17 March 2010

Second Hand Record Dip Part 49 - Buster Gobsmack Eats Filth - We Wanna Be Famous

Buster Gobsmack Eats Filth - We Wanna Be Famous

Who: Buster Gobsmack Eats Filth (aka Grant Baynham and Adrian Mills off TV's "That's Life")
What: We Wanna Be Famous
Label: BBC
Where: Music and Video Exchange, Camden High Street, London
When: 1988
Cost: One pound

Ah, BBC Records and Tapes... so much to answer for...

Readers of a non-British origin may require me to brief them with some background about this single, and I'll do my best. "That's Life" was a British consumer programme which thrived in the seventies and eighties with its absurd and jarring approach of highlighting members of the public who had been wronged by bogus companies, spivs and ne'er-do-wells, then juxtaposing them with "light hearted" segments where they'd show clips of talking dogs or old ladies yodelling in the street. I'm not making any of this up or exaggerating for effect, incidentally - they really did. The shades of light and dark within the show were so extreme that it was a wonder the format succeeded for one series, much less the countless numbers which were eventually commissioned. Clearly somewhere out there a demographic existed for people who wanted to hear stories about people who had been left brain damaged after being run over by an articulated supermarket lorry and watch meerkats do some skateboarding. In essence, the show occupied the same kind of territory that the numerous oddball 50p grief-magazines which occupy newsagents shelves do now, and it's actually quite surprising that it hasn't been revamped and relaunched on that basis.

In 1988, towards the show's twilight years, one of their investigative items focussed on a dubious character who was apparently ripping off bands in Manchester by directing appalling videos for them for unreasonable amounts of cash (and in case you're wondering, the videos for The Inspiral Carpets "Joe" and The Stone Roses "She Bangs The Drums" were self-produced band efforts, so whoever he was, we can't blame him for those). To show the gentleman up for the rogue he was, presenters Grant Baynham and Adrian Mills promptly went forth and formed a dreadful punk band to highlight his activities. "Eats Filth" were born (being an anagram of "That's Life", in case this needs to be highlighted), a terrible video was created, and the man was humiliated and shamed on national television, with John Peel joining in by making his annoyance known. Job done. Or so we thought...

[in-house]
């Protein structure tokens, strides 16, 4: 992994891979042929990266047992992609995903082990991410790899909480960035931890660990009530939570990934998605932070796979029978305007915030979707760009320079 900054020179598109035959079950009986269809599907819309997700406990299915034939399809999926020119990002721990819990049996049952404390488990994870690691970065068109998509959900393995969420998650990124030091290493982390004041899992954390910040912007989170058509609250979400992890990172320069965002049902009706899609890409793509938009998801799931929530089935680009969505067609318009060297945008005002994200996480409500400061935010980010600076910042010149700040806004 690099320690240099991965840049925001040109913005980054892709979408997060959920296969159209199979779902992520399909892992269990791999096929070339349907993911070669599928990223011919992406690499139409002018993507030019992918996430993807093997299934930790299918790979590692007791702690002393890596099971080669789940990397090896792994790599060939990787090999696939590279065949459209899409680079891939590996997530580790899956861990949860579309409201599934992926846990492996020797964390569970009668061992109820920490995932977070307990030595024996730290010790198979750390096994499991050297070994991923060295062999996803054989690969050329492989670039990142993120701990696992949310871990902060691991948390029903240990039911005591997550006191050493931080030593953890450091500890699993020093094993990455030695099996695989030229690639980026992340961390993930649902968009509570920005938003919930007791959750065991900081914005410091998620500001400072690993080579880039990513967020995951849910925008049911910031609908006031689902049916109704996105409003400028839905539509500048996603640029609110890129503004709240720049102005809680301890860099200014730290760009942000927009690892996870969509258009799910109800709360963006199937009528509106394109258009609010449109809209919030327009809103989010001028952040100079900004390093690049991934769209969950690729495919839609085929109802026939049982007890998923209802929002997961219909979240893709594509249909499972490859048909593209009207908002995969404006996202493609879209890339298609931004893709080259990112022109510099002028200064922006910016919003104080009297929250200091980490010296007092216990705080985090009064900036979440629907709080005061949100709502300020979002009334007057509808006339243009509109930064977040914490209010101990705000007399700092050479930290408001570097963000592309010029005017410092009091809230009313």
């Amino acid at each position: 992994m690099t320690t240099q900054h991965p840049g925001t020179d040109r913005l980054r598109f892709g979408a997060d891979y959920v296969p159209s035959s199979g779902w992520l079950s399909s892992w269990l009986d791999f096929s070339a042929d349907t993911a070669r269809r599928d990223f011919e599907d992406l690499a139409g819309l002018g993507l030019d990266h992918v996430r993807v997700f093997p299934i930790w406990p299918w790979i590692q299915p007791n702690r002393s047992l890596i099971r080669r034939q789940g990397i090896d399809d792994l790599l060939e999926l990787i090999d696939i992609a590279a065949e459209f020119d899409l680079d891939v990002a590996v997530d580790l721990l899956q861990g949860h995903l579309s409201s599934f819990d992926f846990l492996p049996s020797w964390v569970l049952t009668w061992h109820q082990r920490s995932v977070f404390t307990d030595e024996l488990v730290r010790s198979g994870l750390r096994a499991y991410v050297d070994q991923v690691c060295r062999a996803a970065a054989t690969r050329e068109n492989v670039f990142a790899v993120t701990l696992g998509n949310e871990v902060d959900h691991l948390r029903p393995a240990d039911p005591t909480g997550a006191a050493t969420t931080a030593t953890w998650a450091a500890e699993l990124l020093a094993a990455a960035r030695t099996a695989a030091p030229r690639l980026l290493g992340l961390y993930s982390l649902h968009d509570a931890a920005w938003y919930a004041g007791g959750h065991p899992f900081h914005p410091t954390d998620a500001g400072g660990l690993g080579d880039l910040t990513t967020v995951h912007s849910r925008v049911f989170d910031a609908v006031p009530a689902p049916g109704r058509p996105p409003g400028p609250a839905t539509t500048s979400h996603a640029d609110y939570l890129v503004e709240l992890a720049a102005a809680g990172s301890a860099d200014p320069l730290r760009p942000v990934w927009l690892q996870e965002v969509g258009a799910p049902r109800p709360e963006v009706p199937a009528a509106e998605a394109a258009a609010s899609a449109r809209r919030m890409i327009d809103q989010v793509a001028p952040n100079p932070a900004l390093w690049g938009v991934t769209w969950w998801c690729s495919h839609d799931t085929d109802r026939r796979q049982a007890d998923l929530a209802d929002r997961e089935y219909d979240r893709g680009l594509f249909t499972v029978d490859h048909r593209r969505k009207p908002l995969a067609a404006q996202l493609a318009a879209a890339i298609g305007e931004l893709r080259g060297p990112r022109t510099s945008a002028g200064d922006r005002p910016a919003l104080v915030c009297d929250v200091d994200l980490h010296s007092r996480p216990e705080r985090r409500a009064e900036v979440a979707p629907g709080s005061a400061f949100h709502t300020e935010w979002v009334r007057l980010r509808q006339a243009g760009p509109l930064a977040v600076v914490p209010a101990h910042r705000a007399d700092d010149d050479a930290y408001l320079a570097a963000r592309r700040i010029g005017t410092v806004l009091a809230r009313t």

The story didn't quite end there, although it really should have done. It would seem that somebody at BBC Records and Tapes decided that the deliberately dreadful record - all one and a half minutes of it - should be issued as a charity single for MENCAP. As executive decisions go, the weakness of this one should not be understated. "Buster Gobsmack Eats Filth" were essentially a satirical parody of a struggling punk band, which in terms of humour was ten years out of date by 1988. A modern equivalent would be a joke band set up to parody the Teen C movement now. It's true to say that the "That's Life" audience still seemed to find punks disproportionately hilarious in the late eighties - the shrieks of laughter from the studio audience whenever a London punk was vox popped by Mills or one of his cohorts proved a baffling noise to hear - but they really weren't going to bother their stereograms with this nonsense. It sold next to no copies, and as in my opinion this is probably one of the worst songs ever committed to vinyl, it deserved to, charity or no charity. After all, there are very few people who would even give a homeless man making this sort of noise any cash.

Because let's not forget that the song in question is so utterly, mindlessly bad that it may be a work of genius. It's a squawking piece of drivel with scattergun lyrics a petulant six year old could have penned which starts and stops very quickly and without having made any particular kind of melodic point. To all intents and purposes, this is the celebrity equivalent of The Legend's singles for Creation Records - it's that atrocious.

The B-side "The Toreador From Japan" takes a different tack, but seems quaintly racist instead - you sense that all concerned probably thought they were having a light-hearted laugh, and that no harm was done, but ultimately the fake "Japano Spanish vocals" will cause people who dwell in the year 2010 to cringe (indeed, they probably caused quite a few people living in 1988 to blush as well). And please don't ask me what the B-side was connected to in the world of "That's Life", if indeed anything. I don't know, and I don't know if I want to know.